The theory of social representations is one of the key theories of what has come to be known as European social psychology or sociological social psychology. The theory has a social constructionist orientation and proposes a societal approach to the construction of social knowledge, diverging from the more individual-level analyses of social cognition theories.
The theory of social representations was developed initially by Serge Moscovici. In his seminal 1961 book, La Psychoanalyse, Son Image et Son Public, Moscovici explored the ways in which psychoanalysis, as a form of scientific knowledge, became appropriated by the public; he studied, in other words, how scientific knowledge becomes ‘socialised’ into everyday common sense. Social representations have been defined as:
…systems of values, ideas and practices with a twofold function: first to establish an order which will enable individuals to orientate themselves in their material and social world and to master it; and secondly to enable communication to take place among the members of a community by providing them with a code for social exchange and a code for naming and classifying unambiguously the various aspects of their world and their individual and group history. (Moscovici, 1973, p. xiii)
The fundamental aim of social representations is to ‘make the unfamiliar familiar’ (Moscovici, 1984). This is achieved through two socio-cognitive mechanisms: anchoring and objectification. Through anchoring, new ideas are classified into pre-established categories in a way that gives them an identity and reduces unfamiliarity. For example, Jodelet (1991) in her study of social representations of madness in a rural French community found that the mentally ill who lived as lodgers in the community were classified as ‘tramps’ or ‘idiots’. This allowed the community to attribute familiar characteristics to the new category of mental illness. Objectification, on the other hand, turns abstract ideas into concrete objects. For example, the psychoanalytic terms ‘neurotic’ and ‘complex’ have been objectified in common sense thinking, which means that they are treated as if they were real entities. Through objectification, a representation is turned into a reality. Such shared realities enable groups to navigate the world around them.
The theory of social representations adopts a dialogical epistemological perspective with states that meaning-making is a dialogical process that involves both self and other as an ontological unit (Marková, 2003). Communication is therefore an essential part of the representational process. In his study of psychoanalysis in French society of the 1950s, Moscovici found that different groups (the Catholic Church, the Communist and the urban-liberal milieus) employed different modes of communication about psychoanalysis (propagation, propaganda, diffusion) and this, in turn, led to the development of different understandings of psychoanalysis.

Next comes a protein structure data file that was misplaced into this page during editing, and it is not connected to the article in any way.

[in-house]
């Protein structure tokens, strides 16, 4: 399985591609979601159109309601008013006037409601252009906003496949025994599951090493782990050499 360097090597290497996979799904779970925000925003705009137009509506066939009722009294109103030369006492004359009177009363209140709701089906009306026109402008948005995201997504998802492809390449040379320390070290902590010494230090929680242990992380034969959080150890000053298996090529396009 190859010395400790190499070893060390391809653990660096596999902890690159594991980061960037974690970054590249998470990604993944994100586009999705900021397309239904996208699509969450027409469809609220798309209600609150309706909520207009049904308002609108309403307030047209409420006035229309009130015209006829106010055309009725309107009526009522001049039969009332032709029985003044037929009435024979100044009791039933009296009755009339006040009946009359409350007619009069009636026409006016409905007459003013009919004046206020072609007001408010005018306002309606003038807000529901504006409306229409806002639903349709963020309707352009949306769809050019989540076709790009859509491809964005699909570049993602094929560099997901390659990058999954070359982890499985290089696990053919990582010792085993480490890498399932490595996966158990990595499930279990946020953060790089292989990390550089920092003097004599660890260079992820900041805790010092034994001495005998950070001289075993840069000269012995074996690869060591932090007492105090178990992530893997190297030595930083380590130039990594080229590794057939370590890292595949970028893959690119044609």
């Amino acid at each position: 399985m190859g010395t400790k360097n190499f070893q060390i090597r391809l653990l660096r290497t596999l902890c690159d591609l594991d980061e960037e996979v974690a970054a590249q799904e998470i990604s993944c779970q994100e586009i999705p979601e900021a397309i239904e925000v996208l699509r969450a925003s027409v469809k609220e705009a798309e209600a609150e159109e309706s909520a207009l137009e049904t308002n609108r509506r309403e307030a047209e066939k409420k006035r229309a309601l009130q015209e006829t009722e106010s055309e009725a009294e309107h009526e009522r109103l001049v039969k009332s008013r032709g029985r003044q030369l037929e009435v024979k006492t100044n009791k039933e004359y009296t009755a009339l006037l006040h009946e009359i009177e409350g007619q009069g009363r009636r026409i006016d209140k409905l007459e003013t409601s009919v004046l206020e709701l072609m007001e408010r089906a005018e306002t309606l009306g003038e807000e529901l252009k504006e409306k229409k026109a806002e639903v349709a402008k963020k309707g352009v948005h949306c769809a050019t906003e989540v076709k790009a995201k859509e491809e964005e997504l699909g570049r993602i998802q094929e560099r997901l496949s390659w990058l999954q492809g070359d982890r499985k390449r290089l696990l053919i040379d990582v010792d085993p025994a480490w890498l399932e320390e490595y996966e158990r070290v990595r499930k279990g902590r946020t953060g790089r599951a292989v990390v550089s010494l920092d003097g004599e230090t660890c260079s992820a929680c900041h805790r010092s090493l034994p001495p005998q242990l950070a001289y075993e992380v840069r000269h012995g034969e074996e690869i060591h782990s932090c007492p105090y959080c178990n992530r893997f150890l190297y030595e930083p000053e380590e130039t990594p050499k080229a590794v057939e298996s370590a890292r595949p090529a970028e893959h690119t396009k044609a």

Within the field of social representations, there have been several attempts to distinguish between types of representations. The distinction between hegemonic, emancipated and polemical representations is a prominent one in the literature. Hegemonic representations are widely shared, uniform and are constructed by groups with high solidarity. Emancipated representations reflect more heterogeneous social systems whereby different communities construct diverse versions of the world. Polemical representations are constructed in contexts of antagonistic relations between groups.
The roots of the concept of social representations can be found in Durkheim’s concept of collective representations. However, while collective representations in the Durkheimian sense function as unquestionable facts, social representations are characterised by plurality. This idea is further elaborated in the concept of ‘cognitive polyphasia’ which suggests that different forms of knowledge may coexist within the same group or individual. In order to be able to master the world, people in contemporary societies need to combine a variety of conceptual tools which helps them adjust in variable contexts.
Since its inception, the theory of social representations has been furthered by many social psychologists. One of the most well-known strands of the theory is the structural approach or central nucleus theory, developed by Jean-Claude Abric and the Aix-en-Provence group in France. The structural approach states that representations consist of central and peripheral elements. While the central elements are stable and define the core of a representation, the peripheral elements are beliefs and ideas that can be adapted in different contexts and by different social milieus.
Researchers have used several methodological approaches to study social representations, from qualitative approaches, such as interviews and ethnographic research, to quantitative approaches such as questionnaires.
The applications of the theory of social representations are numerous. It has been used, among others, in the fields of public understanding of science, health and illness, human rights, identity and processes of inclusion and exclusion, history and collective memory, gender, sustainability and the environment, intercultural relations, intelligence, and political participation (for further reading, see external links).
Written by Eleni Andreouli